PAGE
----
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Research Article

Metaphors We Think With: The Role of Metaphor in Reasoning

  • Paul H. Thibodeau,

    Affiliation: Department of Psychology, Stanford University, Stanford, California, United States of America

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  • Lera Boroditsky mail

    lera@stanford.edu

    Affiliation: Department of Psychology, Stanford University, Stanford, California, United States of America

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  • Published: February 23, 2011
  • DOI: 10.1371/journal.pone.0016782

Abstract

The way we talk about complex and abstract ideas is suffused with metaphor. In five experiments, we explore how these metaphors influence the way that we reason about complex issues and forage for further information about them. We find that even the subtlest instantiation of a metaphor (via a single word) can have a powerful influence over how people attempt to solve social problems like crime and how they gather information to make “well-informed” decisions. Interestingly, we find that the influence of the metaphorical framing effect is covert: people do not recognize metaphors as influential in their decisions; instead they point to more “substantive” (often numerical) information as the motivation for their problem-solving decision. Metaphors in language appear to instantiate frame-consistent knowledge structures and invite structurally consistent inferences. Far from being mere rhetorical flourishes, metaphors have profound influences on how we conceptualize and act with respect to important societal issues. We find that exposure to even a single metaphor can induce substantial differences in opinion about how to solve social problems: differences that are larger, for example, than pre-existing differences in opinion between Democrats and Republicans.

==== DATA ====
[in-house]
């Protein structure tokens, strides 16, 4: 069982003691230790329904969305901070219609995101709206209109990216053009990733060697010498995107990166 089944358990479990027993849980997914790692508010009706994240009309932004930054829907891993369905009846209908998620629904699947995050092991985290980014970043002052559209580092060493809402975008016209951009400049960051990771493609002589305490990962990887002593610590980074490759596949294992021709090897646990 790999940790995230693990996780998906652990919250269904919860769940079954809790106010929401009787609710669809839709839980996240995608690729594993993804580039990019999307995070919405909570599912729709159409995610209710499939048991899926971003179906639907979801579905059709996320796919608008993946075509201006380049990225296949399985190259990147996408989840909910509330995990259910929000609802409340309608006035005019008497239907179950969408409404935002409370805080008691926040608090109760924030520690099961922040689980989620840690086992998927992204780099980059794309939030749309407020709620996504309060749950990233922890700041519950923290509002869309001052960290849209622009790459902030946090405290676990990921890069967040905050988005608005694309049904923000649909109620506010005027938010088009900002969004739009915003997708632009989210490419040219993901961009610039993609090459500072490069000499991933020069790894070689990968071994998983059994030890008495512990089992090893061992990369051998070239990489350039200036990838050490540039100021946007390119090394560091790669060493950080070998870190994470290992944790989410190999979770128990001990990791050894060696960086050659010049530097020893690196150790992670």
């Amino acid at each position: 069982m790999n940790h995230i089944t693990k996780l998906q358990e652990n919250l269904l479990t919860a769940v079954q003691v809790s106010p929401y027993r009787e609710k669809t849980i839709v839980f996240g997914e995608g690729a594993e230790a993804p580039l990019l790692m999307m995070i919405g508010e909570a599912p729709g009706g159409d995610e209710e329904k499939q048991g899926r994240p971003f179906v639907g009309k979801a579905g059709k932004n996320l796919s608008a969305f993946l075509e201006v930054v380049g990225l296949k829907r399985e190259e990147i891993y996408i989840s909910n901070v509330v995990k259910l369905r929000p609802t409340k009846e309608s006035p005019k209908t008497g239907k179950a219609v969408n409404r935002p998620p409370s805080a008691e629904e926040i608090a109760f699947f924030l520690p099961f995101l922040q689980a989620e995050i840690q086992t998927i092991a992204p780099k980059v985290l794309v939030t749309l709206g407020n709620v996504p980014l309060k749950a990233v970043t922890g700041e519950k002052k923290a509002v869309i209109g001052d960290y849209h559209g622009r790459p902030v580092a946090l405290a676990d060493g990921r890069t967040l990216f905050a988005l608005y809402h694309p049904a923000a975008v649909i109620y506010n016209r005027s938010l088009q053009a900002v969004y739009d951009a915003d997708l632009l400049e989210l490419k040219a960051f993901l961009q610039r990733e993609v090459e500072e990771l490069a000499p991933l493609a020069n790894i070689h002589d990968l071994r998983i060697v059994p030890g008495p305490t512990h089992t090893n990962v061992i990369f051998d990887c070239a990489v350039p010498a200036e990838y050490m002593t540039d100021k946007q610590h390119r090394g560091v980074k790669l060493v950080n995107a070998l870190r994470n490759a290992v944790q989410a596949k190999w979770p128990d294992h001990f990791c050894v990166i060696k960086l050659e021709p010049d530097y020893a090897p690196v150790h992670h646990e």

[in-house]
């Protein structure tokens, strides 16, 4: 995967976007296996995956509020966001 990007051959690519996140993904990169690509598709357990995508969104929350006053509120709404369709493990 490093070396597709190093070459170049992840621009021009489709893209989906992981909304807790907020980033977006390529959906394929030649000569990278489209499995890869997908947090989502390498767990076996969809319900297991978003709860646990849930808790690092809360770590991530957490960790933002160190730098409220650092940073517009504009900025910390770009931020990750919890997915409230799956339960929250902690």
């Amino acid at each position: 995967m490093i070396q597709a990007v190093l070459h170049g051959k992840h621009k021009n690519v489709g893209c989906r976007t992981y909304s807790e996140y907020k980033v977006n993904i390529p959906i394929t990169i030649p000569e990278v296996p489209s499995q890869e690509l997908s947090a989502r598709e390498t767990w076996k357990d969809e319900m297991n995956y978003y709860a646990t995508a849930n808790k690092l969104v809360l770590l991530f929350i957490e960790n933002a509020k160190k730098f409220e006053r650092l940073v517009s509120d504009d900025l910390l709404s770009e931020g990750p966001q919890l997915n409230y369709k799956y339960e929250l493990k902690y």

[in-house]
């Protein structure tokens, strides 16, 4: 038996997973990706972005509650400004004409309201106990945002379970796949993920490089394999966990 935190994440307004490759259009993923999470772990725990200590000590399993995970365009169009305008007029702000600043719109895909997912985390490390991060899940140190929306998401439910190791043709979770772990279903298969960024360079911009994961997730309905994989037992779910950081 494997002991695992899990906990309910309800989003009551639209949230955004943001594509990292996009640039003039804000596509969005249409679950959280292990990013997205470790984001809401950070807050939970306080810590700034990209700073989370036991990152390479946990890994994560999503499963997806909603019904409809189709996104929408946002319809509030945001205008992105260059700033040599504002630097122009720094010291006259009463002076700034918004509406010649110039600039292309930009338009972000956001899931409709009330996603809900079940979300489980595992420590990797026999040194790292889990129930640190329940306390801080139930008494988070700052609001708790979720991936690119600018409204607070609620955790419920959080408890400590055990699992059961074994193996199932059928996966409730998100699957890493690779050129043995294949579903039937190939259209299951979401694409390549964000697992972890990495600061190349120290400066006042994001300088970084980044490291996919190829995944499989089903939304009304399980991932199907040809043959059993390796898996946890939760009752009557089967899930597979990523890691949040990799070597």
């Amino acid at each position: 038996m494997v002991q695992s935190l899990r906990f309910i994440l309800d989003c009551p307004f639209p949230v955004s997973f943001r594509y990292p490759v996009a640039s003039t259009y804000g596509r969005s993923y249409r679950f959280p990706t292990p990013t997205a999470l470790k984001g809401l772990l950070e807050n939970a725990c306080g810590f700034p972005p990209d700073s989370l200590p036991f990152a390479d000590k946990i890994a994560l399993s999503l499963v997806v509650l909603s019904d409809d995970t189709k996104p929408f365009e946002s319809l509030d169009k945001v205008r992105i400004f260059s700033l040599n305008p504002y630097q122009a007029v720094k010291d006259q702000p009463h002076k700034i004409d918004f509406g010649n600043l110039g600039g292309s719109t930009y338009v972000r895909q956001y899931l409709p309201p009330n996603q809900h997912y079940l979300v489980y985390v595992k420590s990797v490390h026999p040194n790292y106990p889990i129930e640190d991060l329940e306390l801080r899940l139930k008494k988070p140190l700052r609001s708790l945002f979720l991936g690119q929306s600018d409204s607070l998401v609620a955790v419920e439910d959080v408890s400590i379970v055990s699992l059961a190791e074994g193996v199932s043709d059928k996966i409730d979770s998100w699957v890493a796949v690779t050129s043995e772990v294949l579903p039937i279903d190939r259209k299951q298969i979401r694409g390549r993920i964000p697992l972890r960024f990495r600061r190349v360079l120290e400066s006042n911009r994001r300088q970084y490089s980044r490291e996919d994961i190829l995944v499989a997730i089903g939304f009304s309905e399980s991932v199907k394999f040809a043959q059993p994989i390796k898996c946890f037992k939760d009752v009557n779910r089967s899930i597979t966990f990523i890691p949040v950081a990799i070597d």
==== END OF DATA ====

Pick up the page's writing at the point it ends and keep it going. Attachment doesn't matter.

Introduction

Both crime, and the criminal justice system designed to deal with crime, impose tremendous costs on society. Over 11 million serious crimes are reported in the United States each year [1], and the US has the highest per capita imprisonment rate of any country [2]. Despite being home to only 5% of the world's population, the United States holds 25% of the world's prisoners, with nearly 1% of the US population living behind bars [3]. Addressing the crime problem is an issue of central importance in social policy. How do people conceptualize crime, and how do they reason about solving the crime problem?